This new play explores the intergenerational cycle of prostitution in India, through the story of five young women trying to escape it
Suzanne Millar’s bAKEHOUSE Theatre, which is resident at and runs the tiny traverse space inside Kings Cross Hotel, is one of the most ambitious companies in the country. Their latest work, Jatinga, is the result of a cross-cultural collaboration with Mumbai’s Aarambh Theatre and its artistic director, playwright Purva Naresh. The result is a 90-minute epic much bigger than its small performance space; a crackling examination of the plight of exploited women in India.
Madhumita (Suz Mawer) is a Mumbai journalist punished for refusing to ‘sensationalise’ her investigative journalism by an assignment to the ‘wildlife beat’ (invented just for her). Her mission? To visit Jatinga, a site of mass bird suicide.
In her train carriage she finds a few stowaways. There’s Manda (Faezeh Jalali), Bindiya (Karina Bracken), and Nandi (Sheila Kumar), sisters whose mother was tried as a witch and burned after their father’s death; Chutki (Teresa Tate Britten), whose typewriting skills can’t help her find work in the age of the computer; and Champa (Trishala Sharma), a hockey-playing firebrand who has recently escaped from sex trafficking.
As a keening Very Old Woman (Sapna Bhavnani) mourns for Jatinga’s doomed birds and a Mihima Tour Guide (Monroe Reimers) sells the spectacle to tourists, Madhumita must decide whether she can save these girls from their own one-way journeys – because none of them see their lives as tenable or improvable – or if simply reporting on their stories would have greater impact.
Millar directs this production, and while it takes a few moments to warm up – the opening scene feels particularly stilted, though it has a rich payoff later – it soon falls into an irresistible blend of music (Nate Edmondson’s soundscape is particularly evocative), movement, puppetry, and arresting performances. You especially won’t be able to tear your eyes away from Trishala Sharma, making her stage debut here as the headstrong, suspicious Champa.
Jatinga’s impact is not limited to this stage production: it’s a work designed to create social impact through theatre from beginning to end. Millar conceived of the idea while teaching drama classes at the APNE Aap Women’s Collective, which serves women and children in the red light area of Mumbai, and bAKEHOUSE is involved in philanthropy, contributing to a vocational training and support program for women affected by human trafficking. Members of the creative team have been supported to travel to Sydney from Mumbai and from Mumbai to Sydney for the play’s performances in each country, and Bhavnani, along with her work as a performer in Mumbai, is setting up India’s first feminist library.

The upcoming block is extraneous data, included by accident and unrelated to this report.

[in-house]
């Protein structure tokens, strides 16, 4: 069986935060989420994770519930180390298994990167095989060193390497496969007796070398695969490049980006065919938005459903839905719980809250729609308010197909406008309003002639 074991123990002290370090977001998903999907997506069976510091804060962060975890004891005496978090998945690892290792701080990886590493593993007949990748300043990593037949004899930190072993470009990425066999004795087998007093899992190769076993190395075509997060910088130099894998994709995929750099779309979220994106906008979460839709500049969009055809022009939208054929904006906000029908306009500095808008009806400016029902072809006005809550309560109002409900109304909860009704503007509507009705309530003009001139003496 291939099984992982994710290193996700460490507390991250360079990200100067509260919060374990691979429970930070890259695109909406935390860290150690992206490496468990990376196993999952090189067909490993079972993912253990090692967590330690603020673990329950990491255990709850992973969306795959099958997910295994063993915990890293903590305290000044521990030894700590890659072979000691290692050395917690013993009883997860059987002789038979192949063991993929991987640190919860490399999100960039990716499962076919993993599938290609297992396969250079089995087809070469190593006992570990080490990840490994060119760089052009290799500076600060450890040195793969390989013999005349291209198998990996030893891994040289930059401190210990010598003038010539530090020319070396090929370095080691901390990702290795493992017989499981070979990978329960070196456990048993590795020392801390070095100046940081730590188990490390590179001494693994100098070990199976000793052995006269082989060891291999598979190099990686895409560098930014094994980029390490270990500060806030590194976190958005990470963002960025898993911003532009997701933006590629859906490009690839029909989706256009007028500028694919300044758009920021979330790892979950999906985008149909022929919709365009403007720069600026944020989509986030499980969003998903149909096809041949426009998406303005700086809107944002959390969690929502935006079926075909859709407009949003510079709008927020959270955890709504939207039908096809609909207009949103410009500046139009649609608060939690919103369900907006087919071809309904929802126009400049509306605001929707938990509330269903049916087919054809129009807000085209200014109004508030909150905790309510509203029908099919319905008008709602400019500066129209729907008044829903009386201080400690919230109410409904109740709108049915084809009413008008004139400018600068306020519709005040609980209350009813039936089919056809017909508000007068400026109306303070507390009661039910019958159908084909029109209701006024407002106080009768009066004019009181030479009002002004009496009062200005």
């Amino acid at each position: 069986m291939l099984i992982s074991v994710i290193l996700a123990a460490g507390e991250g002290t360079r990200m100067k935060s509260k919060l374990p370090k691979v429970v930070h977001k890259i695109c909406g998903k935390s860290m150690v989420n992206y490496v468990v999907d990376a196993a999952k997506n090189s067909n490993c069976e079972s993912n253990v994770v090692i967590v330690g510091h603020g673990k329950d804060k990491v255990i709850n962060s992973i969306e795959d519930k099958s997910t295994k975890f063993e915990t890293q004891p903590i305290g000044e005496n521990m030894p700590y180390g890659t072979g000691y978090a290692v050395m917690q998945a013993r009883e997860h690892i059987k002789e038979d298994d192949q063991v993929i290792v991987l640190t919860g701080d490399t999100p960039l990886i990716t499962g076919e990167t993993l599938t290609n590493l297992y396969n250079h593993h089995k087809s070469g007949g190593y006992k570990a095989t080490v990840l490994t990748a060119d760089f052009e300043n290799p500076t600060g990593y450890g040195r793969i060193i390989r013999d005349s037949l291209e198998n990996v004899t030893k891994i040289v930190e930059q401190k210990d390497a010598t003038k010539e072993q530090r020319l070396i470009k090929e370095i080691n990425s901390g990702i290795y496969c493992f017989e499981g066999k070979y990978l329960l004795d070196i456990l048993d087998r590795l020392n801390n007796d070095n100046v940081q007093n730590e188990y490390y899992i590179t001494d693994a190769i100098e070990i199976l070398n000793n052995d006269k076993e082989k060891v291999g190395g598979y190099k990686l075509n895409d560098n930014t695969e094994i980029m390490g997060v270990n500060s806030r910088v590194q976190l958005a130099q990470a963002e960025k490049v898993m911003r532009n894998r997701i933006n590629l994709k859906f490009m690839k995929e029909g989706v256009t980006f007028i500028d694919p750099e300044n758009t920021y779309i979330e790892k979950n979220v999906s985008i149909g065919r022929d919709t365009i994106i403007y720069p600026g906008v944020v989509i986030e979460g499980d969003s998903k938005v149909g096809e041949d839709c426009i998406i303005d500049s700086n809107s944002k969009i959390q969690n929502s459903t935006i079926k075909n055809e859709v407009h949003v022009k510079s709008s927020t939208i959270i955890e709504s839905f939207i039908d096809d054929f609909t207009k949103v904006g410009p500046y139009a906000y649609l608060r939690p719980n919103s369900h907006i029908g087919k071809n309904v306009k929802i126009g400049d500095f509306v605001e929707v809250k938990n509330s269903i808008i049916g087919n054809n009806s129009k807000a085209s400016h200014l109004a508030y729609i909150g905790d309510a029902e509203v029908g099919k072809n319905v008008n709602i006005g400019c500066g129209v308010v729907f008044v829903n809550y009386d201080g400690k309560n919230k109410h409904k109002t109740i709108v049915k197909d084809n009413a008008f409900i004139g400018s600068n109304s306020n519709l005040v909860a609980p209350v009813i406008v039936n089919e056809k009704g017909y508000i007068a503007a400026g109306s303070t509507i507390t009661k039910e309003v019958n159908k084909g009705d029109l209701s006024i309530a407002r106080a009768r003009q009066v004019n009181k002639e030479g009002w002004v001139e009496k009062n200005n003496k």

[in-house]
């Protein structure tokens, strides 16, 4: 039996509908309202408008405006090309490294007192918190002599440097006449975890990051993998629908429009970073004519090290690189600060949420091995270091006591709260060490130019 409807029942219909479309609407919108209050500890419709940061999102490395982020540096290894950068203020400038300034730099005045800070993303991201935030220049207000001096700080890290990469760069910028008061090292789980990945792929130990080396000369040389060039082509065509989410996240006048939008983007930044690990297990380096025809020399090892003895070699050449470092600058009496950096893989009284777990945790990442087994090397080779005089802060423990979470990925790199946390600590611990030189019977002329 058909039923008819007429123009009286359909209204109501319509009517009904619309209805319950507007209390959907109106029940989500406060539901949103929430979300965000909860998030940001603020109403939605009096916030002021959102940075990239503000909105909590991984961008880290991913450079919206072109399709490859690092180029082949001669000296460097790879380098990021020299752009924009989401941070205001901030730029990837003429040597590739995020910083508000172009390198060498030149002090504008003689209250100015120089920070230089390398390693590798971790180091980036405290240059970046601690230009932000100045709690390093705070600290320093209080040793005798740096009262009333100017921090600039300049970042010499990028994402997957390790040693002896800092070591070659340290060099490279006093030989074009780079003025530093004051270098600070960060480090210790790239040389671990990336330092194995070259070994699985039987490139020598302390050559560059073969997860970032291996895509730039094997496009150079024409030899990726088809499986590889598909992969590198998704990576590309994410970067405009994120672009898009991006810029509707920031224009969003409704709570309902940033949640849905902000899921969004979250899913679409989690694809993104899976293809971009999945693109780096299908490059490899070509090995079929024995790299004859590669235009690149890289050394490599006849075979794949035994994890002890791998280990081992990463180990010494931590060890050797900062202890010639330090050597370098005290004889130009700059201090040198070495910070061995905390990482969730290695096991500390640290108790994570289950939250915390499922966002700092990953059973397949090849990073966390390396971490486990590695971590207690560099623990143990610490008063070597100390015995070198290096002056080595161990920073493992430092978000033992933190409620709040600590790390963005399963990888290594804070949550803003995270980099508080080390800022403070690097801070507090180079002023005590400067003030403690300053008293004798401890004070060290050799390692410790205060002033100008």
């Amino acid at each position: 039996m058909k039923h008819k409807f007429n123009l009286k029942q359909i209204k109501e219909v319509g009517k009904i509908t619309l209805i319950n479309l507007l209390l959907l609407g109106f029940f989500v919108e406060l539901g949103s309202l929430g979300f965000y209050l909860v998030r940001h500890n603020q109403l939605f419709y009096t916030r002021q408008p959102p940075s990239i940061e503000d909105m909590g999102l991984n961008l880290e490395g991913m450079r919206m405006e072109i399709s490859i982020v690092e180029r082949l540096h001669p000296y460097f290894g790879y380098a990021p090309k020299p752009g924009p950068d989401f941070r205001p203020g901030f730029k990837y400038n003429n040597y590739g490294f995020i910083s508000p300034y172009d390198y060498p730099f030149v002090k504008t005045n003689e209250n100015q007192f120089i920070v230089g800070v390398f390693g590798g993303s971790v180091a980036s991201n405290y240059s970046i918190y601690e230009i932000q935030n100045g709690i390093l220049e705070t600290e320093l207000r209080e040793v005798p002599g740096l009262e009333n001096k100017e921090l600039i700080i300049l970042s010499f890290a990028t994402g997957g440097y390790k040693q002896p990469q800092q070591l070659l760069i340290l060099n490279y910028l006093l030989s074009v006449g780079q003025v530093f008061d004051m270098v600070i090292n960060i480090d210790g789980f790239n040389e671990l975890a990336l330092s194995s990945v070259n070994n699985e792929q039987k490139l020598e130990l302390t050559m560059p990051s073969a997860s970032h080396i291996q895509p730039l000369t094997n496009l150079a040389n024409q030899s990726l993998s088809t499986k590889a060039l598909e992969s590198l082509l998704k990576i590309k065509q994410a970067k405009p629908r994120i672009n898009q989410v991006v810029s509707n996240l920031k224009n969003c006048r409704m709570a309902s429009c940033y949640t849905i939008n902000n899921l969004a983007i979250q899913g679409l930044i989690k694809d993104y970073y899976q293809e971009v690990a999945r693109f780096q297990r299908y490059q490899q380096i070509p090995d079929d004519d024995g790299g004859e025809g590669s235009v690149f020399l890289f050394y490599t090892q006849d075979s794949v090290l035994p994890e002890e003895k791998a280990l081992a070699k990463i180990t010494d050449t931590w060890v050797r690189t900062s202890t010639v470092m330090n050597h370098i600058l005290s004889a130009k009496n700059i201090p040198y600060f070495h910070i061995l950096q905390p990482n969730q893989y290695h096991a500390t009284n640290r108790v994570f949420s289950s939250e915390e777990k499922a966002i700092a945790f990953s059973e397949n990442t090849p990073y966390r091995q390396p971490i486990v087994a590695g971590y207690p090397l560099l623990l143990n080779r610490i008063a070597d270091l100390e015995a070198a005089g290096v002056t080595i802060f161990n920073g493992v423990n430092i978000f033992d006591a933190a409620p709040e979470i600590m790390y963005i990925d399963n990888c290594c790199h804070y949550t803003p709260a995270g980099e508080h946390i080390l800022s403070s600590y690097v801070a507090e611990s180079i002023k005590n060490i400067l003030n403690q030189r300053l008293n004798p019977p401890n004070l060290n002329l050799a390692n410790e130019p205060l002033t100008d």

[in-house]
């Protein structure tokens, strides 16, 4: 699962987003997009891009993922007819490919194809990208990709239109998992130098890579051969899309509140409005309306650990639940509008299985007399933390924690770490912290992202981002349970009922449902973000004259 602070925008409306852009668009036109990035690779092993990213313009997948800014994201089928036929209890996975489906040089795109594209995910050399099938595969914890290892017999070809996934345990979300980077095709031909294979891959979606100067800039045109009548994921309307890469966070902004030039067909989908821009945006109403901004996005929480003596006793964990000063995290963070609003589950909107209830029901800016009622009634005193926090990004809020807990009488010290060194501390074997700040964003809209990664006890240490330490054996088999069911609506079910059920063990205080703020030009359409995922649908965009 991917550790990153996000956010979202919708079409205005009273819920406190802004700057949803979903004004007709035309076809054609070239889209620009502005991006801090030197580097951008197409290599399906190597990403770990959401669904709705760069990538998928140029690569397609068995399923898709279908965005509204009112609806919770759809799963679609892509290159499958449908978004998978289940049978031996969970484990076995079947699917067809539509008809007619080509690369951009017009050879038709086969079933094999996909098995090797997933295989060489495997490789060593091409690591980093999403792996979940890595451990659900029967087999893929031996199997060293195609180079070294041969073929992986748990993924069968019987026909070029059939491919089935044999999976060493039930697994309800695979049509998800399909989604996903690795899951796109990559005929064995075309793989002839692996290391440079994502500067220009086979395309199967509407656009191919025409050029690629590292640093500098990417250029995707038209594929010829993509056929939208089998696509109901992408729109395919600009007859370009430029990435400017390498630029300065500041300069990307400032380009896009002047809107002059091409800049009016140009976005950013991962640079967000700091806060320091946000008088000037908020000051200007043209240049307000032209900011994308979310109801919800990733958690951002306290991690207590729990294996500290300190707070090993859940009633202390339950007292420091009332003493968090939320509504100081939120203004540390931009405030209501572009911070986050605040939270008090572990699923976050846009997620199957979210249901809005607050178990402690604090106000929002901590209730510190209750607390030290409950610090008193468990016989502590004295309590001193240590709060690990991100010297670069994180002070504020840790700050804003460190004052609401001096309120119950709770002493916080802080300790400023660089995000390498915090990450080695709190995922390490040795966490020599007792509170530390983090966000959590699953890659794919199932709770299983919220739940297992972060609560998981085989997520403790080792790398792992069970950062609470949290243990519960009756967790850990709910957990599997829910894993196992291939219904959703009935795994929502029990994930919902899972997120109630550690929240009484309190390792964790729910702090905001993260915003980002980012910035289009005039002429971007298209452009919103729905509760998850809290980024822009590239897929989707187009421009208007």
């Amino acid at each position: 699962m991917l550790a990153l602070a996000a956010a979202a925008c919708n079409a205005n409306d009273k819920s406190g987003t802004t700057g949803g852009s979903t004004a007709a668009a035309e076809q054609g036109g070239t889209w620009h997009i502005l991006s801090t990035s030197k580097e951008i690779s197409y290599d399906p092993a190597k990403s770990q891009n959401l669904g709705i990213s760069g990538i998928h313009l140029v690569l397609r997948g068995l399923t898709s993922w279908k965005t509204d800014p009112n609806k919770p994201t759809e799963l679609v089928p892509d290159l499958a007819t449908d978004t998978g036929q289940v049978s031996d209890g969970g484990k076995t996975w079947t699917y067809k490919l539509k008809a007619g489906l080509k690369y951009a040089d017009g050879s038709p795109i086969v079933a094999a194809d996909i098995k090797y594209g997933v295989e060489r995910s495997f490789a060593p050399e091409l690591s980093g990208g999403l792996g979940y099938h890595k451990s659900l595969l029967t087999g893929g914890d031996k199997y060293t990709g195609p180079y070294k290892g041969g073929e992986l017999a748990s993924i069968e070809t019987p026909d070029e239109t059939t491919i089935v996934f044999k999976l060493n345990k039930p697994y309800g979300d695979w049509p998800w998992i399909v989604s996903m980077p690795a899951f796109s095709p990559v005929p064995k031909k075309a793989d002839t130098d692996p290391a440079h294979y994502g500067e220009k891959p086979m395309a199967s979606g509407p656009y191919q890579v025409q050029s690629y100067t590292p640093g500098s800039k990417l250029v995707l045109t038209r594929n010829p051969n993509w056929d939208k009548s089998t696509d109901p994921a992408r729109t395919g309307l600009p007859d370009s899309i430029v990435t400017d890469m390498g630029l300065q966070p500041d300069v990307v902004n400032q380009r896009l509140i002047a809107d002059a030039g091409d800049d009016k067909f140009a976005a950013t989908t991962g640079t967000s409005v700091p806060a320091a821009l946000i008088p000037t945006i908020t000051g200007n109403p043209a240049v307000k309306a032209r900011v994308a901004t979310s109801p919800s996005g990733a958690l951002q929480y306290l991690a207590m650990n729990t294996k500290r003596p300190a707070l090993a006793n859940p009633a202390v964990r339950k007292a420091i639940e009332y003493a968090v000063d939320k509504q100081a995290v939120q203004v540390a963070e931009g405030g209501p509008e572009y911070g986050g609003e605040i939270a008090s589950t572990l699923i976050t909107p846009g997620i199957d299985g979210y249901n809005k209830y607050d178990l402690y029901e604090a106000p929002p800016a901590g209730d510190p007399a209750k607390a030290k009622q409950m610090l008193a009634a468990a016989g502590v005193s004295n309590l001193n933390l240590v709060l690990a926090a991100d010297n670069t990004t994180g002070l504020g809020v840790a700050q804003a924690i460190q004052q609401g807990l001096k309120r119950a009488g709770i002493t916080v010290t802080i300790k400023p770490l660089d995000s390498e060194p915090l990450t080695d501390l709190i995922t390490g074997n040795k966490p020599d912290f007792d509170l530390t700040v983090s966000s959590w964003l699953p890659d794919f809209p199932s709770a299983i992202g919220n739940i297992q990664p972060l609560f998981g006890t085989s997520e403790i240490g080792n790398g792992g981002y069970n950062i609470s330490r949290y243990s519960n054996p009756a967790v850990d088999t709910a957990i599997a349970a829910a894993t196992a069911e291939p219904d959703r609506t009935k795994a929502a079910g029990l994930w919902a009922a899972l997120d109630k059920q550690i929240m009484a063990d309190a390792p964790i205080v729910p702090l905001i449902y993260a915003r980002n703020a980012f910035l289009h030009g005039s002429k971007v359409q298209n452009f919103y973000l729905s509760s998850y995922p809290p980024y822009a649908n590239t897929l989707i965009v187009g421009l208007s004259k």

As a complete experience, Jatinga not only builds awareness of the complexities of women’s issues across India, it also addresses those problems through activism and capacity-building programs. This holistic approach to arts-as-activism is one we don’t see very often in Sydney and it will serve, hopefully, as a reminder that the politics of a theatre piece don’t need to stop when the lights come back up and the audience applauds: a show can provoke follow-up actions and stand as an agent for change.
For one of our smallest companies to reach out so far beyond themselves to make a difference in the world is remarkable. The play is compelling and so is its reach, so don’t miss it – and next time a ‘cause’ on stage moves you, find out how you can help.